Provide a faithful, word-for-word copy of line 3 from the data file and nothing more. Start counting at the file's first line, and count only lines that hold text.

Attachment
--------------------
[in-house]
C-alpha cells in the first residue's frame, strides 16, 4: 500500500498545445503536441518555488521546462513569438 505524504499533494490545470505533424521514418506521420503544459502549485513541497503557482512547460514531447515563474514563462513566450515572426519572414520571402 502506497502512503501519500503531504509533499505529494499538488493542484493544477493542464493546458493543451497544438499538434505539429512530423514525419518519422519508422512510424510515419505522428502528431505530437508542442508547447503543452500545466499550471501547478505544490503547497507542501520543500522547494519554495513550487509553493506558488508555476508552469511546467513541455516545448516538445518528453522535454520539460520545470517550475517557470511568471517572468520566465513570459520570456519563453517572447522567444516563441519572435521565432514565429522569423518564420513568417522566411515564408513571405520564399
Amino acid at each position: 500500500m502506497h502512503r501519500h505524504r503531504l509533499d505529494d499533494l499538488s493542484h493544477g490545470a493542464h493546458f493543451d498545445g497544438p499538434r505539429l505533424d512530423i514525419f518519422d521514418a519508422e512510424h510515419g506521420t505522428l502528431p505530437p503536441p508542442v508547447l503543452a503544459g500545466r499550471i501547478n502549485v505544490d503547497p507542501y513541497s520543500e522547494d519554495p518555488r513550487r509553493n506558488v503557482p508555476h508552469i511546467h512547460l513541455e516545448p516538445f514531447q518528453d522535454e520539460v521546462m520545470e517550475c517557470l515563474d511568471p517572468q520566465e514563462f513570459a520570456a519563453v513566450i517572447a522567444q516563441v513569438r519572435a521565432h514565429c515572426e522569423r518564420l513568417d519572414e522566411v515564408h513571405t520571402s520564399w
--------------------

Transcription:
Amino acid at each position: 500500500m502506497h502512503r501519500h505524504r503531504l509533499d505529494d499533494l499538488s493542484h493544477g490545470a493542464h493546458f493543451d498545445g497544438p499538434r505539429l505533424d512530423i514525419f518519422d521514418a519508422e512510424h510515419g506521420t505522428l502528431p505530437p503536441p508542442v508547447l503543452a503544459g500545466r499550471i501547478n502549485v505544490d503547497p507542501y513541497s520543500e522547494d519554495p518555488r513550487r509553493n506558488v503557482p508555476h508552469i511546467h512547460l513541455e516545448p516538445f514531447q518528453d522535454e520539460v521546462m520545470e517550475c517557470l515563474d511568471p517572468q520566465e514563462f513570459a520570456a519563453v513566450i517572447a522567444q516563441v513569438r519572435a521565432h514565429c515572426e522569423r518564420l513568417d519572414e522566411v515564408h513571405t520571402s520564399w